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tv   BBC News  BBC News  June 17, 2018 2:00am-2:31am BST

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this is bbc news. i'm nkem ifejika. our top stories: historic help. the so—called video assistant referee makes its debut, callling a penalty for france. also in the city, the moment a taxi driver tries to flee after crashing into fans. he says it was an accident, eight people are taken to hospital. homes charred, people carrying fresh scars,violence continues in nicaragua just a day after the government and opposition called a ceasefire. anger in athens as greece's pm survives a no confidence vote over a deal to rename macedonia. selfies and celebrations. extraordinary scenes in afghanistan as taliban militants and security forces come together during a ceasefire for eid. hello and welcome to bbc news.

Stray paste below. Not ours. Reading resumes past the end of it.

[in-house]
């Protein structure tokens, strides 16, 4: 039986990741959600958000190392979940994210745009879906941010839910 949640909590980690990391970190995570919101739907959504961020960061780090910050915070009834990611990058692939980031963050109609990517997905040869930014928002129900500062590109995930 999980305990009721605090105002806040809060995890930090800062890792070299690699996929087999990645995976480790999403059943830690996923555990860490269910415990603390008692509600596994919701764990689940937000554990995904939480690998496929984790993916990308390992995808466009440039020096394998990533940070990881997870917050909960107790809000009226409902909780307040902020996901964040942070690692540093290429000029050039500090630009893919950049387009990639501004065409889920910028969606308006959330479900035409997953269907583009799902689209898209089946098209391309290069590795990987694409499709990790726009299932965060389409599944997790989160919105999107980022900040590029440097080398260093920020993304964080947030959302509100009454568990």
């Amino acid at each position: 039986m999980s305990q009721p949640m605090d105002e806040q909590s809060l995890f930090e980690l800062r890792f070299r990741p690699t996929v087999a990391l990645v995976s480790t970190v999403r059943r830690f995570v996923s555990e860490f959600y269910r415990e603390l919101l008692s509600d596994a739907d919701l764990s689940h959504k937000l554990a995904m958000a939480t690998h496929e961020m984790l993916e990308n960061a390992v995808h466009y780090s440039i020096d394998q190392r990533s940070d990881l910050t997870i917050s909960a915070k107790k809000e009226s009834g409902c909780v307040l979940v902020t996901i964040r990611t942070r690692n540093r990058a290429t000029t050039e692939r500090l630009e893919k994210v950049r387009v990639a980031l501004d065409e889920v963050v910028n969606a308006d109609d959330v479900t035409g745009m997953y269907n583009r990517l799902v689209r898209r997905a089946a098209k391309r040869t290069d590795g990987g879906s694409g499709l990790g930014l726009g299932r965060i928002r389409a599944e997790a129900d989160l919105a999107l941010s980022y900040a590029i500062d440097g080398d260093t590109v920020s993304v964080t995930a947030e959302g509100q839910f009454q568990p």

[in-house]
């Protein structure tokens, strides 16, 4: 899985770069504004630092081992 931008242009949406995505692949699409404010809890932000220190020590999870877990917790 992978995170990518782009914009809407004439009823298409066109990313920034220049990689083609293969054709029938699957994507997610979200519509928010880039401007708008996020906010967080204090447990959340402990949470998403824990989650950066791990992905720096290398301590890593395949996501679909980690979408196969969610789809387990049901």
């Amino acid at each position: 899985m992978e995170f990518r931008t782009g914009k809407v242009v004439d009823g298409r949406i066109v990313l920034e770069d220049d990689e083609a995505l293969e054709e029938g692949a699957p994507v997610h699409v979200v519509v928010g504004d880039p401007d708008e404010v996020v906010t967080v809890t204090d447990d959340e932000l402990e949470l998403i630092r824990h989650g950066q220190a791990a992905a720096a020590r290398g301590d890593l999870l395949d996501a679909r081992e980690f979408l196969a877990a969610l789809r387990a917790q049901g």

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a little bit of history was made at the football world cup in russia on saturday. the first use of the so—called video assistant referee. france were the beneficiaries — awarded a penalty in their match against australia. elsewhere, iceland continued their impressive form at recent international tournaments, holding argentina to a 1—1 draw. there were also wins for denmark and croatia, as the bbc‘s tim allman reports. ole, ole, ole! aussie, aussie! some fans have come a long way for this. many are bringing reminders from home. others aiming to win new recruits. that wonderful moment at the beginning of a tournament when anything seems possible. we're headed for a 2—1 australia win. 2-0. 2—0, all right! we're hoping! australia 3—1, australia